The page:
In a nation that boasts about equal pay for equal work and female participation in the armed forces, should anyone be surprised that more women are joining men as hunters? Yes, women are becoming hunters in growing numbers.
Most people don’t think much about it, but predatory instinct is common to both male and female. In the coyote den, it’s not just the male that leaves to hunt while the female nurtures their young. In the eagle’s nest, it’s not just the male that brings fish back for the eaglets. Even your pampered cat, though she may spend most of her time indoors, will illustrate her hunting prowess by laying songbirds at your doorstep. Clearly, hunting is not just a male trait. So hunters should respect and appreciate human females who hunt. Here are several reasons why.
1. To Kill the Stereotypes
We’re doing away with stereotypes everywhere, and it’s time we kill the stereotypes in hunting, too. Last deer season Sister John Paul Bauer of St. Marys, PA, came under vicious Facebook fire from critics around the world for shooting a nice 10-point buck. Much of it came from people who consider themselves liberal, but there’s nothing liberal about condemning women who break a stereotype.
2. To Win the Public Relations War
Today colleges have more female than male students, and women are filling jobs everywhere from construction sites to corner offices. Women are finding out it’s OK to be hunters, too, and the multiplying ranks of women hunters should convince the public that hunters are legitimate, and play an important role in wildlife management. A lot is riding on this because the public is made up of many non-hunters who need to be convinced of the value of hunting. In fact, if we don’t win this public relations war, and the public mistakenly decides hunters are bad for wildlife, then it won’t be long before hunting sees its last days.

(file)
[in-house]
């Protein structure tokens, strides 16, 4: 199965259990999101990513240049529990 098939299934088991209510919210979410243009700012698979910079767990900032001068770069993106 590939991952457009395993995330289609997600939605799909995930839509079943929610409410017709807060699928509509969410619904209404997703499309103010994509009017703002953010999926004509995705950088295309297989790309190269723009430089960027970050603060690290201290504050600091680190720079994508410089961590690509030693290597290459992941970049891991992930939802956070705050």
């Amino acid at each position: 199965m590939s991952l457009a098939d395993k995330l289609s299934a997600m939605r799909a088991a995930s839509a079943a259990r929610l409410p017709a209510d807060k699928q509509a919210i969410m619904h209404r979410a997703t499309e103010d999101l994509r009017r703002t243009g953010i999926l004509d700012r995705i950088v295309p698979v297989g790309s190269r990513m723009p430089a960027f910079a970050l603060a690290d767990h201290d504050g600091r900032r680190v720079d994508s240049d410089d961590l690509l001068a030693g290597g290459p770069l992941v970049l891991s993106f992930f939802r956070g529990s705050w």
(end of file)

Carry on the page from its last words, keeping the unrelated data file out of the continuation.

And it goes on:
3. To Hear Their Voices
Advertisers often use those little household vignettes where one character is the voice of wisdom. Often that voice comes from a strong, intelligent woman. Vikki Trout of Indiana has that kind of voice. Before her husband died tragically from cancer, they were partners in writing for the outdoor magazines and photographing wildlife. She continues as an effective ambassador for hunting with consistent, pro-hunting messages. So if more and more positive female voices speak out for hunting, people won’t see hunting as the blood sport of Neanderthal men.
4. To Reverse the Decline
We can no longer expect to reverse the decline of hunters’ numbers by recruiting more boys, because today’s smaller families produce fewer boys. And sadly, in many families Dad isn’t around to take Junior hunting. Fortunately, as women take up hunting, the world sees a new role model for young boys and girls alike. In Pennsylvania, the number of women who buy hunting licenses has grown by 40% in the last seven years. If you’ve ever looked up into a treestand and seen a woman in it you’ve noticed this trend.
5. To Keep Our Right to Bear Arms
If hunters are to continue as a political force for the right to bear arms, we need women. The Second Amendment has never been about hunting, but without it we’ll have fewer hunters. Why shouldn’t modern women have the same right frontier women had? And why should it matter whether they bring home the bacon from the supermarket or from the swamp?
There you have it – five reasons to appreciate women hunters. Want more? In the ongoing struggle to continue financing wildlife management, we need women. Women will help the public overcome the tendency to see wildlife management through an emotional lens, and to see hunting for what it is – food acquisition, camaraderie in the field, learning and teaching about the natural world, providing room in the habitat for new generations of wildlife, and changing the public perception of hunting from a consumer mentality to a caring-for-nature mentality. If those messages come from women and not just men, the public will listen and women will no longer be seen as exceptions in a world of male hunters.
When “The Everyday Hunter” isn’t hunting, he’s thinking about hunting, talking about hunting, dreaming about hunting, writing about hunting, or wishing he were hunting. To read more of Steve Sorensen’s thoughts about hunting, please visit www.jamestowngazette.com.